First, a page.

“In one school, they told me to go to the school that first selected me and ask them to make it habitable for me… It was very, very painful,” Dawn says.

Eventually, she was admitted to State House Girls High School.

“It was a tough four years. At some point, I suffered some kind of depression. There were just too many challenges, especially since I was unable to keep up with the pace of my classmates.”

She adds, “I wished I could go to a school that recognised my shortcomings, but my parents were convinced that a normal school would challenge me to reach my full potential. I am grateful that they made that decision, although back then, I resented it.”

Looking back, Dawn is convinced that the challenges she went through would have been easier to handle if her mind was not clouded with self-pity.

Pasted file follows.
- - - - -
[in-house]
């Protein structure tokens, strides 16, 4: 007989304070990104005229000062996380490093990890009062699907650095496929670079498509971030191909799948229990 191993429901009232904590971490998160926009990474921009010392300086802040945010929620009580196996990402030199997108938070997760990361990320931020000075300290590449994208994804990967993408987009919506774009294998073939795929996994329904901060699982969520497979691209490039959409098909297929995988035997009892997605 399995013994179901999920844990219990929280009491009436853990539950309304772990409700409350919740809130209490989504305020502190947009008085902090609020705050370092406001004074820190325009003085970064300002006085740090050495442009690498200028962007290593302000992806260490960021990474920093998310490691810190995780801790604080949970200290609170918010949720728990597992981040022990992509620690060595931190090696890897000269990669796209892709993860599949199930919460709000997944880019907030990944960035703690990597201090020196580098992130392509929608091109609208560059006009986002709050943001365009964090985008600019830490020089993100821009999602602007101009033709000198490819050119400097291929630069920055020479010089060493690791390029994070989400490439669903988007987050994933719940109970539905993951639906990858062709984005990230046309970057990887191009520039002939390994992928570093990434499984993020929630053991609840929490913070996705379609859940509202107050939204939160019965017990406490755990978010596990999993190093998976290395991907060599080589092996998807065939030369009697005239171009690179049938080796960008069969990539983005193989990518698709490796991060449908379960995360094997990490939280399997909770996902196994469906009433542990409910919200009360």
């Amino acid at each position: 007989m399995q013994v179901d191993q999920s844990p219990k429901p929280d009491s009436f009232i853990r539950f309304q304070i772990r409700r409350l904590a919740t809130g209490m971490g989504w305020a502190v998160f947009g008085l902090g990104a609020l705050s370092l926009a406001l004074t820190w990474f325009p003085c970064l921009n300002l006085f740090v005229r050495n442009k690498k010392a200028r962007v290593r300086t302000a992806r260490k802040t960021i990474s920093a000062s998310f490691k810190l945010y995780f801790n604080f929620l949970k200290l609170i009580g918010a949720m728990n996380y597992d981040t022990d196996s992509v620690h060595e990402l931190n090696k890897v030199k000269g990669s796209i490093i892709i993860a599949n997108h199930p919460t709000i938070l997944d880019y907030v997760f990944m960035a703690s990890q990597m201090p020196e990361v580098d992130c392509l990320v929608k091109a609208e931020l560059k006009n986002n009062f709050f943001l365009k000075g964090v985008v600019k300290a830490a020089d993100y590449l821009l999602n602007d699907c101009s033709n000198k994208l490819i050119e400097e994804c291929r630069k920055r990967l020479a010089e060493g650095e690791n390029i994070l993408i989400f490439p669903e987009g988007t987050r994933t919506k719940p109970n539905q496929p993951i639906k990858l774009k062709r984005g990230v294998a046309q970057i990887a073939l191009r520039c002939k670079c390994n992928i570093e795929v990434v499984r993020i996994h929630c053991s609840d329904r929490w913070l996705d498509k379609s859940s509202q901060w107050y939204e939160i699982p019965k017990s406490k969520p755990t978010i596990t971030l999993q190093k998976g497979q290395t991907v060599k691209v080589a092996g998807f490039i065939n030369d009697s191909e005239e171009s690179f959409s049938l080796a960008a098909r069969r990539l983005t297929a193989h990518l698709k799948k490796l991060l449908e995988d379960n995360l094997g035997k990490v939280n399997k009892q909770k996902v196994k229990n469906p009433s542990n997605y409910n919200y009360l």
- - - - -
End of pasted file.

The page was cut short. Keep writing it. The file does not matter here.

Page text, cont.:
“My classmates were the best of people — they accepted me and did not give me a hard time. If I were to go back to high school today, I would have an easier time, enjoy it, and perform much better.”


Today, Dawn is nothing like the uncertain teenager she was — she is confident, assertive, and comfortable with who she is.

Dawn, who has muscular dystrophy — a condition where the muscles become weak over time and which doctors attribute to her in utero accident, walks with the help of a cane, but besides this, she is no different from the next person. She can use her hands and no longer needs help to perform normal tasks like bathing.

“I can also cook, but since I don’t enjoy it, I mainly eat fruits when I am at home — they are less work,” she jokes.

Dawn did not become a pastor by accident.

“When I was a child, I remember once telling my parents that I wanted to be a pastor when I grew up. Much later, I convinced myself that constantly dealing with people was not my cup of tea, and so instead of studying theology, I decided to study mathematics,” she says.

After high school, therefore, she joined Keriri Women’s University, only to drop out a year later and join St Paul’s University, where she graduated with a Bachelor of Divinity four years later.
She says she blossomed and found her purpose after high school when she got involved with the youth leadership in her church.